El Escorial

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El Escorial


a city in Spain, in Madrid Province, New Castile. Situated in the foothills of the Sierra de Guadarrama. Population, about 4,000 (1970).

El Escorial is the site of Philip II’s palace-monastery of San Lorenzo del Escorial, generally called the Escorial (1563-84, architects J. B. de Toledo and J. de Herrera). The Escorial is an isolated, severe, and majestic rectangular ensemble with towers at its corners. It contains 16 inner courtyards, a square domed church that is the compositional center of the ensemble, a palace, a seminary, a monastery library, and a mausoleum.

The Escorial is built of bluish gray granite; the only building in the ensemble that has exterior decoration is the baroque mausoleum (completed 1654, architect G. B. Crescenzi). The Escorial contains paintings and sculptures from the 16th to 18th centuries, including works by F. Zurbarán, El Greco, J. Ribera, D. Velásquez, and Titian. A pavilion known as the Casita del Principe was added to the ensemble in 1772 (architect J. de Villanueva).


Bertrand, L. Histoire d’Escorial. Paris, 1932.
References in periodicals archive ?
Dubai: El Escorial Library and the Juma Al Majid Centre for Culture and Heritage are to sign a memorandum of understanding to preserve manuscripts.
El Escorial Library, located in central Spain in San Lorenzo de El Escorial near Madrid, houses more than 4,700 manuscripts in numerous languages and 40,000 printed books.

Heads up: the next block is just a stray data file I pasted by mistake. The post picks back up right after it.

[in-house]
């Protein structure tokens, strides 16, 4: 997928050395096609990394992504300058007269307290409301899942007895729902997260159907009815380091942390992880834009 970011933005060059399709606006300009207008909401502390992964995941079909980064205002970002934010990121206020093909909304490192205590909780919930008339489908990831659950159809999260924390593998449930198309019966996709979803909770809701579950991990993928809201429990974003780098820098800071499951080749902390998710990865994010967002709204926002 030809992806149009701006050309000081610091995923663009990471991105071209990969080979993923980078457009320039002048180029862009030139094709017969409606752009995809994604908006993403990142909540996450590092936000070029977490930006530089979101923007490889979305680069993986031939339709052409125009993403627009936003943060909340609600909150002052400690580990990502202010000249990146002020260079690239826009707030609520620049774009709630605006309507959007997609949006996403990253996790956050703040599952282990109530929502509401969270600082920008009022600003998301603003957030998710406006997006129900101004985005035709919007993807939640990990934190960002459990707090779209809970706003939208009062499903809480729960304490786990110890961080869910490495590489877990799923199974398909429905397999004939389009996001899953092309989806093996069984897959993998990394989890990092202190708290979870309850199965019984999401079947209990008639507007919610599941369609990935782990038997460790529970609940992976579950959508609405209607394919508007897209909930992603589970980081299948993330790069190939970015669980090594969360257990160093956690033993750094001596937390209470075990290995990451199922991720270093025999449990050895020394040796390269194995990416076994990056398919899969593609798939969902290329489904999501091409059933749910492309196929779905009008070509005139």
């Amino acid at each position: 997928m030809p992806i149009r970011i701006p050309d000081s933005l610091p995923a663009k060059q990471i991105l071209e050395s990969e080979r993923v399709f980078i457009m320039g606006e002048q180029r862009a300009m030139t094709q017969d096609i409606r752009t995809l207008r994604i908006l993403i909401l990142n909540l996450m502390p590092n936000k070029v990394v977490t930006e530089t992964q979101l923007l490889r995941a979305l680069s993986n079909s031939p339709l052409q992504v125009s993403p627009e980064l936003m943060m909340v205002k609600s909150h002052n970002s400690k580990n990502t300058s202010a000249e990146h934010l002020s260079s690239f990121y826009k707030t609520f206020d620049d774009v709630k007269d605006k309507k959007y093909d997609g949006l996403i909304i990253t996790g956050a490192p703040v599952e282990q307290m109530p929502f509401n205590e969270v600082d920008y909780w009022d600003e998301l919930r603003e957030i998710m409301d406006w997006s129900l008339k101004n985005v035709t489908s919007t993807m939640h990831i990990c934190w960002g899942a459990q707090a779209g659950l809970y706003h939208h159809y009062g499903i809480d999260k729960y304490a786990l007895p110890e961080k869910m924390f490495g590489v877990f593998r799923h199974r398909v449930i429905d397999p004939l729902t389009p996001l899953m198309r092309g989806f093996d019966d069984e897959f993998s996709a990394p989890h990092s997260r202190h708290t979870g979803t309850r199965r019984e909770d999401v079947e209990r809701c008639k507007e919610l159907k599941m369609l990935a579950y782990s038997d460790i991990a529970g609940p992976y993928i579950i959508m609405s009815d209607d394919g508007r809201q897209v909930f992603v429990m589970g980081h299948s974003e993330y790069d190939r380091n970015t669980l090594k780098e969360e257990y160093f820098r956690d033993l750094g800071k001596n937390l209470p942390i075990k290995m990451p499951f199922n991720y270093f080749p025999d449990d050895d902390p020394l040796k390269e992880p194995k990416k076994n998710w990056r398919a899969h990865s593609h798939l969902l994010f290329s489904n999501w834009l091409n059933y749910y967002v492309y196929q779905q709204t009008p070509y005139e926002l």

Juma Al Majid and I met Bishop Juan Luis in El Escorial Library to discuss cooperation with them regarding ancient manuscripts," said Daghestani.
Under the agreement, a team from the Juma Al Majid Centre will visit El Escorial Library to make copies of manuscripts.
For those unfamiliar with the Kitab al-I'tibar, the surviving, incomplete manuscript of the text was preserved in the Escorial Library in Spain, where it was first reconstructed by Hartwig Derenbourg in 1880.
The projected edition of the saint's complete works, undertaken in the 1570s in conjunction with the Escorial collections, represents one of the three great typographical endeavors sponsored by Philip II, along with the Antwerp Polyglot Bible (1569-72) edited by the great humanist, and later chief organizer of the Escorial library, Benito Arias Montano (ca.
This view became so generalized that in the eighteenth century the French Bollandist monks, feeding on Philip II's black legend, disparagingly called the Escorial library a monumental "bibliotaph," a reliquary for books, a "great tomb of books where manuscripts rot away like corpses": Bouza, 1988, 81 (also in Bouza, 1998, 168).
This was, it seems, the copy of the work Averroes used, and it remained in Spain until it burned in the fire of 1671 at the Escorial library.